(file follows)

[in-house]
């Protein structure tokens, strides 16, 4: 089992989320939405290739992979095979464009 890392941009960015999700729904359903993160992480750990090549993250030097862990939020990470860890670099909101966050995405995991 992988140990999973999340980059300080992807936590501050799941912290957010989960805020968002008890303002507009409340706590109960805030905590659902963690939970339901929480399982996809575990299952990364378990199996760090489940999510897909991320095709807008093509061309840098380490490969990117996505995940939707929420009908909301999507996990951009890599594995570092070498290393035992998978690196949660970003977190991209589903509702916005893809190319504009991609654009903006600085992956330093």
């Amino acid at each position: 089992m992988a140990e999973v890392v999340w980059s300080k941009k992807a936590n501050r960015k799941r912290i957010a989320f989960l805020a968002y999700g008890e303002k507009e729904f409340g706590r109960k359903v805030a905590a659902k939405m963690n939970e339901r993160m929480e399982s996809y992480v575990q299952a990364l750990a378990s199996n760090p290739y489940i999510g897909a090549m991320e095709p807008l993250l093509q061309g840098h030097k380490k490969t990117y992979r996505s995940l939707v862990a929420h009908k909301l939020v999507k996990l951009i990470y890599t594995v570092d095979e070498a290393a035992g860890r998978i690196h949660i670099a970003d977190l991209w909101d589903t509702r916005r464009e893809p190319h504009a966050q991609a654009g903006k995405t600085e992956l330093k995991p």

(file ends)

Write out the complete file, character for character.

[in-house]
């Protein structure tokens, strides 16, 4: 089992989320939405290739992979095979464009 890392941009960015999700729904359903993160992480750990090549993250030097862990939020990470860890670099909101966050995405995991 992988140990999973999340980059300080992807936590501050799941912290957010989960805020968002008890303002507009409340706590109960805030905590659902963690939970339901929480399982996809575990299952990364378990199996760090489940999510897909991320095709807008093509061309840098380490490969990117996505995940939707929420009908909301999507996990951009890599594995570092070498290393035992998978690196949660970003977190991209589903509702916005893809190319504009991609654009903006600085992956330093």
């Amino acid at each position: 089992m992988a140990e999973v890392v999340w980059s300080k941009k992807a936590n501050r960015k799941r912290i957010a989320f989960l805020a968002y999700g008890e303002k507009e729904f409340g706590r109960k359903v805030a905590a659902k939405m963690n939970e339901r993160m929480e399982s996809y992480v575990q299952a990364l750990a378990s199996n760090p290739y489940i999510g897909a090549m991320e095709p807008l993250l093509q061309g840098h030097k380490k490969t990117y992979r996505s995940l939707v862990a929420h009908k909301l939020v999507k996990l951009i990470y890599t594995v570092d095979e070498a290393a035992g860890r998978i690196h949660i670099a970003d977190l991209w909101d589903t509702r916005r464009e893809p190319h504009a966050q991609a654009g903006k995405t600085e992956l330093k995991p």